Do the same synapses fire when you are asleep and when you are awake?

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crmhaske eNotes educator| Certified Educator

First, synapses do not fire, neurons do.  The synapse is the gap between the terminal buttons of one neuron and the dendrites of another neuron.  Neurotransmitters are released from the terminal buttons of the initiating neuron, and they bind to the receptor sites of the receiving neuron.  If the number of ion channels opened by the neurotransmitters is enough to depolarize the neuron then there is an action potential (i.e the neuron fires).

That said, neurons are specialized things, and it isn't really a question of whether there are different neurons that fire when you are asleep than when you are awake and more a question of what your brain is doing during your sleeping and waking states.

In fact, many of the neurons that fired during the day will again fire at night while your brain strengthens the connections you made (called long term potentiation) which helps with long term memory.

The more a neuron fires, the stronger the connection, and that is where the saying "to sleep on it" comes from.  When you sleep or take a break after learning something you are far more likely to remember it than if you don't.  If you study several subjects at once, and then rest, you are likely to forget much of what you did in between; however, if you take a break between subjects you are much more likely to remember.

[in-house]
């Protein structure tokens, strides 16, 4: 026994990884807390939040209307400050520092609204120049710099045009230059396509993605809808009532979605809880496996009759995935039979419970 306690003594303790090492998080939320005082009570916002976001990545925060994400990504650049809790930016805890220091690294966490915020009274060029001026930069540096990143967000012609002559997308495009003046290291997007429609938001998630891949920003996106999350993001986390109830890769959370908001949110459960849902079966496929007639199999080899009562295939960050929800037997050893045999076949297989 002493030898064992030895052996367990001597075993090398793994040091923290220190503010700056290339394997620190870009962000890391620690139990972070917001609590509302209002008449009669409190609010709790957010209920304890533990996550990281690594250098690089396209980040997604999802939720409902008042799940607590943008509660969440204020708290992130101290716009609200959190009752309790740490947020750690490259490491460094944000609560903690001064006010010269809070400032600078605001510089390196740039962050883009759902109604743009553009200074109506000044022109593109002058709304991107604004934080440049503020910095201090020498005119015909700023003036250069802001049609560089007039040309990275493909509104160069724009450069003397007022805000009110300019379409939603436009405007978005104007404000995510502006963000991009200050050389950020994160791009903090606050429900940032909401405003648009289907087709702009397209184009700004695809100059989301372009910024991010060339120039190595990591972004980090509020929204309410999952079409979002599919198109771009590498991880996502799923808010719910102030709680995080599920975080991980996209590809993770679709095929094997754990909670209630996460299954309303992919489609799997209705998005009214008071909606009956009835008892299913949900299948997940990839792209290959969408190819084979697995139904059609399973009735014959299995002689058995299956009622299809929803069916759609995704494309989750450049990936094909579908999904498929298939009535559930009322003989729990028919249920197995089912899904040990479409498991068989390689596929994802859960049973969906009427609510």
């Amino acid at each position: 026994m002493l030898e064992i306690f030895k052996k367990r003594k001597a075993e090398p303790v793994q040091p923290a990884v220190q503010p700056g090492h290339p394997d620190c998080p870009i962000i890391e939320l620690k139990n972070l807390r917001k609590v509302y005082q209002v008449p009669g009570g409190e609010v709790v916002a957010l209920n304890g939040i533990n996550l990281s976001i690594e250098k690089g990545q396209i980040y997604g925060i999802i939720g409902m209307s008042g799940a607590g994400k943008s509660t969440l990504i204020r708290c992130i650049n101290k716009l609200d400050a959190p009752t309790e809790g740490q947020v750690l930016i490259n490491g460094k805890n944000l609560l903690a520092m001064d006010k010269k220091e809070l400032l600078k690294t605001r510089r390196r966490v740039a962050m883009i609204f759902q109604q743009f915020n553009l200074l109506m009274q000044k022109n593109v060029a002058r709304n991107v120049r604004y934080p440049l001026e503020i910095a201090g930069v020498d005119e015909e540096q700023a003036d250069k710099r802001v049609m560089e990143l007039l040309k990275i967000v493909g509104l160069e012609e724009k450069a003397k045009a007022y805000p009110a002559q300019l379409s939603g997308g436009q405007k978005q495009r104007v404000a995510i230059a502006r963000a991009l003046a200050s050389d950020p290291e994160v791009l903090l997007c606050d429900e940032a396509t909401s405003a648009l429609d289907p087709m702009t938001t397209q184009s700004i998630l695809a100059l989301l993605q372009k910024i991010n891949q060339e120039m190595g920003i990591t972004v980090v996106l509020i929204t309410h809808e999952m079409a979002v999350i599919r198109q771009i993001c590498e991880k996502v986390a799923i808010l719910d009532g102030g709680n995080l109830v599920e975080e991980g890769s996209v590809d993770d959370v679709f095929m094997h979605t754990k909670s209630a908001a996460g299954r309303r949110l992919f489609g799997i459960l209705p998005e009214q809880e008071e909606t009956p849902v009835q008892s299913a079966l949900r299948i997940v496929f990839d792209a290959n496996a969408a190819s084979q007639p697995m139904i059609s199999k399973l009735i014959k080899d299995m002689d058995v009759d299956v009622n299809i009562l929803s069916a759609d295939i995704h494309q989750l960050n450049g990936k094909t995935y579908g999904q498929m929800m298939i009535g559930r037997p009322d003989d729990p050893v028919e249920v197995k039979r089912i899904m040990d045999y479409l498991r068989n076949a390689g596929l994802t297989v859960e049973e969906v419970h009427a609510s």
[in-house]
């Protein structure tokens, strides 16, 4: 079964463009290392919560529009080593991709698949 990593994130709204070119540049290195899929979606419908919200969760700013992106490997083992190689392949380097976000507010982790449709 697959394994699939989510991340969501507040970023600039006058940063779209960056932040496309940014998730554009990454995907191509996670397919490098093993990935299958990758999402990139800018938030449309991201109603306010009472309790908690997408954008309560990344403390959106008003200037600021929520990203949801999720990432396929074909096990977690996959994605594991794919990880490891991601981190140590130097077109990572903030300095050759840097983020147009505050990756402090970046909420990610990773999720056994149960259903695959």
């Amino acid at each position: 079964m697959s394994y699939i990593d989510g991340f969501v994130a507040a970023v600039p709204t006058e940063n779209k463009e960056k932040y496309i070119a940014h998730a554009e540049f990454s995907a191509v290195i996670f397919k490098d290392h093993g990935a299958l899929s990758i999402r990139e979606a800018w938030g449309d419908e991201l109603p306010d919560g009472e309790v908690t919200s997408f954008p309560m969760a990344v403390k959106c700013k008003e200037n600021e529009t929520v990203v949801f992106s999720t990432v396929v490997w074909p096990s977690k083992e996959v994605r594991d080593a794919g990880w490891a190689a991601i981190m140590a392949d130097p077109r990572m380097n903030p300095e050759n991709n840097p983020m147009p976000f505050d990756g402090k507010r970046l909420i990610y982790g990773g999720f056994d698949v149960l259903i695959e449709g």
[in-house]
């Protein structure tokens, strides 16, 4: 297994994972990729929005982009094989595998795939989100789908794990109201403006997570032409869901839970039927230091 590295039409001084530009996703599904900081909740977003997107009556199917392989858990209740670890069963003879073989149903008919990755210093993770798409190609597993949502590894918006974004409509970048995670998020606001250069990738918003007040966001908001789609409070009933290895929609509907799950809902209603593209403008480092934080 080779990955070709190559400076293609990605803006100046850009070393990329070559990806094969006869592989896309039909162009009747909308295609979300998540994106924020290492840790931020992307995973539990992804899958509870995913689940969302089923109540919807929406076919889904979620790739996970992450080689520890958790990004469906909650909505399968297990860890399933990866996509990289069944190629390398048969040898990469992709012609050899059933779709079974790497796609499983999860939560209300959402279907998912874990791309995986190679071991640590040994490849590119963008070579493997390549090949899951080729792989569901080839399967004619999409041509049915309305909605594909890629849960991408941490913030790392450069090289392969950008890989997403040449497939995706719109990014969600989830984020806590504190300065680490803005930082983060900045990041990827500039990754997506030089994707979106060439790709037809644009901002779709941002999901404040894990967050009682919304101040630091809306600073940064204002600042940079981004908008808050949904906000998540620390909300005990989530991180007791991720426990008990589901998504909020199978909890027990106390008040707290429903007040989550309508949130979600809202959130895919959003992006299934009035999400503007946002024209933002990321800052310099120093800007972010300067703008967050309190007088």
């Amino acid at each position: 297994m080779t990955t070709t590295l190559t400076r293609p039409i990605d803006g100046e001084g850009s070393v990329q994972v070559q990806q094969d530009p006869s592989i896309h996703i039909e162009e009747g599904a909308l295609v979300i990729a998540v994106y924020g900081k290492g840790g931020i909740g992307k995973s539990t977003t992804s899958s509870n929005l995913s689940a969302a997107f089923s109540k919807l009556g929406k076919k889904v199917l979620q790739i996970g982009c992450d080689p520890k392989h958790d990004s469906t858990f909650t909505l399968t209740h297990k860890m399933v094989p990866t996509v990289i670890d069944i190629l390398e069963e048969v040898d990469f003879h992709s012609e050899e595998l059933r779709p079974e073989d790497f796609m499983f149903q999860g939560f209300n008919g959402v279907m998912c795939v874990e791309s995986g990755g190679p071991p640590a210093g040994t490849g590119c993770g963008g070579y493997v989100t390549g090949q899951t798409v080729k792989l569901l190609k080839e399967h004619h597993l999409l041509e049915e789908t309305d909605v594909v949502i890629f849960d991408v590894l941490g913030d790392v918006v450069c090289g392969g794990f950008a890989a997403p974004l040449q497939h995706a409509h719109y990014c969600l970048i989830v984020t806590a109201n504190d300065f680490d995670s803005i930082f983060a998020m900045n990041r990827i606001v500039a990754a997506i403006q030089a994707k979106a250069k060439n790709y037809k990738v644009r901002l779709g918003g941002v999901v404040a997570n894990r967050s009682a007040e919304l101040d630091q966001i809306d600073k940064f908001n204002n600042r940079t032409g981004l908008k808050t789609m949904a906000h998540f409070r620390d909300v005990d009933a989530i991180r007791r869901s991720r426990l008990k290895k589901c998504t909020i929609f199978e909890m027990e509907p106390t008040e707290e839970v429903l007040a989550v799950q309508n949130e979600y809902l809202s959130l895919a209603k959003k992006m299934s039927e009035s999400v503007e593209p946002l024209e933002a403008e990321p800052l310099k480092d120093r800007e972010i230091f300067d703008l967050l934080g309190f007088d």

dano7744 eNotes educator| Certified Educator

The nervous and endocrine systems control and regulate every other system. One way the nervous system acts as a control agent is by passing chemical messages between neurons via chemicals called neurotransmitters. These chemical neurotransmitters are passed from neuron to neuron at junctions called synapses. For example, acetylcholine is the neurotransmitter for skeletal muscle. When you are asleep you are not using skeletal muscles but you are using the muscles that assist in breathing (intercostals, diaphragm). So, when asleep, acetylcholine is not being passed from neuron to neuron via the synapses but other neurotransmitters are.

"Firing" is somewhat misleading in regards to synaptic activity. Because the activities of sleep and wakefulness are very different physically and biochemically , the exact same nuerobiochemical processes are not taking place.